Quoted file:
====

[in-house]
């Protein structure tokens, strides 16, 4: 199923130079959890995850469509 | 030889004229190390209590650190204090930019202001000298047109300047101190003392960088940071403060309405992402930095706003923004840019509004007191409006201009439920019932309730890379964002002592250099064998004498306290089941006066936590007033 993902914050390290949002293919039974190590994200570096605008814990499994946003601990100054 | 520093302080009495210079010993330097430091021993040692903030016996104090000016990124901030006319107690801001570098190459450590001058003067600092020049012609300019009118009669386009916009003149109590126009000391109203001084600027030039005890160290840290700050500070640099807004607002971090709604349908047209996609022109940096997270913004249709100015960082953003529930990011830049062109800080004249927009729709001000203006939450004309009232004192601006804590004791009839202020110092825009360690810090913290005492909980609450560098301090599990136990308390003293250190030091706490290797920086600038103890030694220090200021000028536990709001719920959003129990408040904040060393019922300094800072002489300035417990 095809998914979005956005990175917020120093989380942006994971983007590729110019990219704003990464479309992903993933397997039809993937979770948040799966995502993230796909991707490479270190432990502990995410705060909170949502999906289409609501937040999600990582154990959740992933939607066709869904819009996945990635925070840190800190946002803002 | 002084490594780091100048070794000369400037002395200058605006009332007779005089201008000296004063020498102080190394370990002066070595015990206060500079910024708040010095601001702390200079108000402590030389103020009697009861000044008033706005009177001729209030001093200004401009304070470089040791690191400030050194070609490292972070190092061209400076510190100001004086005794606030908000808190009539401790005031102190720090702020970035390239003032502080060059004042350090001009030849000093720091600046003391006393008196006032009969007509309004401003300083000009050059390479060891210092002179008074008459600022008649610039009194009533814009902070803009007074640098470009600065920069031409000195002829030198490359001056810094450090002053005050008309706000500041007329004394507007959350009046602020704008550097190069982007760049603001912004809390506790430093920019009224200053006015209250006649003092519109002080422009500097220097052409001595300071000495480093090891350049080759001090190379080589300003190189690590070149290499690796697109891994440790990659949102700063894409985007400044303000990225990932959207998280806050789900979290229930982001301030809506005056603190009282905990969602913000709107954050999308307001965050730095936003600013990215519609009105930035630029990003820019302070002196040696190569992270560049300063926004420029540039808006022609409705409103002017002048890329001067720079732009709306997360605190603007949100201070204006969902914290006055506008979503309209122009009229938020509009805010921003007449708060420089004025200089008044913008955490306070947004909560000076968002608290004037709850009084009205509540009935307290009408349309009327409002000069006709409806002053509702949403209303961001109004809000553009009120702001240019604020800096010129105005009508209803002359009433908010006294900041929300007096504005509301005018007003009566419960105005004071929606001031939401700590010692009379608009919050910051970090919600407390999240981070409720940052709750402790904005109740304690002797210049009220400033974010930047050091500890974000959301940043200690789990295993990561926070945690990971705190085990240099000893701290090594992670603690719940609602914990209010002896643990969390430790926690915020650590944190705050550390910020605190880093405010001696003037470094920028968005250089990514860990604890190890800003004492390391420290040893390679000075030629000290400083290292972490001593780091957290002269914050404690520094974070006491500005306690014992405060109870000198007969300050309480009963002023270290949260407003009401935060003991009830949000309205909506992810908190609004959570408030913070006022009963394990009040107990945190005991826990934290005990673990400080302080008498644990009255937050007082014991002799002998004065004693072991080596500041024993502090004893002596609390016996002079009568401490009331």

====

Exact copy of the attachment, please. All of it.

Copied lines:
[in-house]
């Protein structure tokens, strides 16, 4: 199923130079959890995850469509 | 030889004229190390209590650190204090930019202001000298047109300047101190003392960088940071403060309405992402930095706003923004840019509004007191409006201009439920019932309730890379964002002592250099064998004498306290089941006066936590007033 993902914050390290949002293919039974190590994200570096605008814990499994946003601990100054 | 520093302080009495210079010993330097430091021993040692903030016996104090000016990124901030006319107690801001570098190459450590001058003067600092020049012609300019009118009669386009916009003149109590126009000391109203001084600027030039005890160290840290700050500070640099807004607002971090709604349908047209996609022109940096997270913004249709100015960082953003529930990011830049062109800080004249927009729709001000203006939450004309009232004192601006804590004791009839202020110092825009360690810090913290005492909980609450560098301090599990136990308390003293250190030091706490290797920086600038103890030694220090200021000028536990709001719920959003129990408040904040060393019922300094800072002489300035417990 095809998914979005956005990175917020120093989380942006994971983007590729110019990219704003990464479309992903993933397997039809993937979770948040799966995502993230796909991707490479270190432990502990995410705060909170949502999906289409609501937040999600990582154990959740992933939607066709869904819009996945990635925070840190800190946002803002 | 002084490594780091100048070794000369400037002395200058605006009332007779005089201008000296004063020498102080190394370990002066070595015990206060500079910024708040010095601001702390200079108000402590030389103020009697009861000044008033706005009177001729209030001093200004401009304070470089040791690191400030050194070609490292972070190092061209400076510190100001004086005794606030908000808190009539401790005031102190720090702020970035390239003032502080060059004042350090001009030849000093720091600046003391006393008196006032009969007509309004401003300083000009050059390479060891210092002179008074008459600022008649610039009194009533814009902070803009007074640098470009600065920069031409000195002829030198490359001056810094450090002053005050008309706000500041007329004394507007959350009046602020704008550097190069982007760049603001912004809390506790430093920019009224200053006015209250006649003092519109002080422009500097220097052409001595300071000495480093090891350049080759001090190379080589300003190189690590070149290499690796697109891994440790990659949102700063894409985007400044303000990225990932959207998280806050789900979290229930982001301030809506005056603190009282905990969602913000709107954050999308307001965050730095936003600013990215519609009105930035630029990003820019302070002196040696190569992270560049300063926004420029540039808006022609409705409103002017002048890329001067720079732009709306997360605190603007949100201070204006969902914290006055506008979503309209122009009229938020509009805010921003007449708060420089004025200089008044913008955490306070947004909560000076968002608290004037709850009084009205509540009935307290009408349309009327409002000069006709409806002053509702949403209303961001109004809000553009009120702001240019604020800096010129105005009508209803002359009433908010006294900041929300007096504005509301005018007003009566419960105005004071929606001031939401700590010692009379608009919050910051970090919600407390999240981070409720940052709750402790904005109740304690002797210049009220400033974010930047050091500890974000959301940043200690789990295993990561926070945690990971705190085990240099000893701290090594992670603690719940609602914990209010002896643990969390430790926690915020650590944190705050550390910020605190880093405010001696003037470094920028968005250089990514860990604890190890800003004492390391420290040893390679000075030629000290400083290292972490001593780091957290002269914050404690520094974070006491500005306690014992405060109870000198007969300050309480009963002023270290949260407003009401935060003991009830949000309205909506992810908190609004959570408030913070006022009963394990009040107990945190005991826990934290005990673990400080302080008498644990009255937050007082014991002799002998004065004693072991080596500041024993502090004893002596609390016996002079009568401490009331």